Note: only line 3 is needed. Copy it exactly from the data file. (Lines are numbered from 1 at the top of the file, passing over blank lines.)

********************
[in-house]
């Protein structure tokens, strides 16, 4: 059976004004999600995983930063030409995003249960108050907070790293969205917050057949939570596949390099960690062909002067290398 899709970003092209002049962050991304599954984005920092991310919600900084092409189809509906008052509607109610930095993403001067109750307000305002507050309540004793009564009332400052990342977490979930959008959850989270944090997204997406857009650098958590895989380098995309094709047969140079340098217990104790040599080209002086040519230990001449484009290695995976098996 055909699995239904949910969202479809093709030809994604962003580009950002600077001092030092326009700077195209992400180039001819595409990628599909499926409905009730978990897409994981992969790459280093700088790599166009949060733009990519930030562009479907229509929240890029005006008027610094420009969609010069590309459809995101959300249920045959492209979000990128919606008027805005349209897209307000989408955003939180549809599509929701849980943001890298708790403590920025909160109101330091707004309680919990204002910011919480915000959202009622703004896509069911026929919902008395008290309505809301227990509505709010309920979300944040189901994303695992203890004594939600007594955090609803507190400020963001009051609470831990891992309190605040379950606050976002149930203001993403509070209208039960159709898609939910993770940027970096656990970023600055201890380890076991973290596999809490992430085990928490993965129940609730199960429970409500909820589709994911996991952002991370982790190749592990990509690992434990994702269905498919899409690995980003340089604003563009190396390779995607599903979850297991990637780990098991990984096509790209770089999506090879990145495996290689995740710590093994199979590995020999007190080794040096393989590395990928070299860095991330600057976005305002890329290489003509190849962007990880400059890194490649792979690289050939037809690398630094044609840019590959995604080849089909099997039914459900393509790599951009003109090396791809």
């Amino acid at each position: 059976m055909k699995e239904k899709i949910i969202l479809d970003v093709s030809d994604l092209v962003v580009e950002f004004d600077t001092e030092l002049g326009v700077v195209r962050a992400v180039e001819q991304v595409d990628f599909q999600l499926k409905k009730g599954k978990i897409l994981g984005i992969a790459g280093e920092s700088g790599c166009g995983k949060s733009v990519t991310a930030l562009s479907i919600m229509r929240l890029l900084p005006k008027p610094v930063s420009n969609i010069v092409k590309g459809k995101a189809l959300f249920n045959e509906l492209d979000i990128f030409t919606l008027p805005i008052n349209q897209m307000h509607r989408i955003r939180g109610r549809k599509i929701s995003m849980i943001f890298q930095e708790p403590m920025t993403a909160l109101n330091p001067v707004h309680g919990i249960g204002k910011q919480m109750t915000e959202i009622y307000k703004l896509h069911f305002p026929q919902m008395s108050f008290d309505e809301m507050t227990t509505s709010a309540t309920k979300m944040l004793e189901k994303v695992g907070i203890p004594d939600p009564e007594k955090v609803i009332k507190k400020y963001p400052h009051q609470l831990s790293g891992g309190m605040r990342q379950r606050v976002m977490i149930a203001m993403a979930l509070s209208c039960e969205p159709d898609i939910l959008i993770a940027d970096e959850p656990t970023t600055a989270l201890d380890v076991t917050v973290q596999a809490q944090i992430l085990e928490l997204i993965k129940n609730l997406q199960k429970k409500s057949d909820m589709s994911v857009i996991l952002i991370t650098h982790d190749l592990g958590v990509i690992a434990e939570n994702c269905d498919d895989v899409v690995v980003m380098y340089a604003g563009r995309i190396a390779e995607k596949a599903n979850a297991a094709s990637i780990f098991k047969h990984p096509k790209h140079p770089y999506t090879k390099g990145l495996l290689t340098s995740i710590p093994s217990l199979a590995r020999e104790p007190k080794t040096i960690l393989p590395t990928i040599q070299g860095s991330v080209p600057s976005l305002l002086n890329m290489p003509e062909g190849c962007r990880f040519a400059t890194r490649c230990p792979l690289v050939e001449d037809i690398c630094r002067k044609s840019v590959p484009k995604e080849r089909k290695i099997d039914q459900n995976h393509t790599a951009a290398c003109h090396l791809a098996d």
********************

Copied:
């Amino acid at each position: 059976m055909k699995e239904k899709i949910i969202l479809d970003v093709s030809d994604l092209v962003v580009e950002f004004d600077t001092e030092l002049g326009v700077v195209r962050a992400v180039e001819q991304v595409d990628f599909q999600l499926k409905k009730g599954k978990i897409l994981g984005i992969a790459g280093e920092s700088g790599c166009g995983k949060s733009v990519t991310a930030l562009s479907i919600m229509r929240l890029l900084p005006k008027p610094v930063s420009n969609i010069v092409k590309g459809k995101a189809l959300f249920n045959e509906l492209d979000i990128f030409t919606l008027p805005i008052n349209q897209m307000h509607r989408i955003r939180g109610r549809k599509i929701s995003m849980i943001f890298q930095e708790p403590m920025t993403a909160l109101n330091p001067v707004h309680g919990i249960g204002k910011q919480m109750t915000e959202i009622y307000k703004l896509h069911f305002p026929q919902m008395s108050f008290d309505e809301m507050t227990t509505s709010a309540t309920k979300m944040l004793e189901k994303v695992g907070i203890p004594d939600p009564e007594k955090v609803i009332k507190k400020y963001p400052h009051q609470l831990s790293g891992g309190m605040r990342q379950r606050v976002m977490i149930a203001m993403a979930l509070s209208c039960e969205p159709d898609i939910l959008i993770a940027d970096e959850p656990t970023t600055a989270l201890d380890v076991t917050v973290q596999a809490q944090i992430l085990e928490l997204i993965k129940n609730l997406q199960k429970k409500s057949d909820m589709s994911v857009i996991l952002i991370t650098h982790d190749l592990g958590v990509i690992a434990e939570n994702c269905d498919d895989v899409v690995v980003m380098y340089a604003g563009r995309i190396a390779e995607k596949a599903n979850a297991a094709s990637i780990f098991k047969h990984p096509k790209h140079p770089y999506t090879k390099g990145l495996l290689t340098s995740i710590p093994s217990l199979a590995r020999e104790p007190k080794t040096i960690l393989p590395t990928i040599q070299g860095s991330v080209p600057s976005l305002l002086n890329m290489p003509e062909g190849c962007r990880f040519a400059t890194r490649c230990p792979l690289v050939e001449d037809i690398c630094r002067k044609s840019v590959p484009k995604e080849r089909k290695i099997d039914q459900n995976h393509t790599a951009a290398c003109h090396l791809a098996d």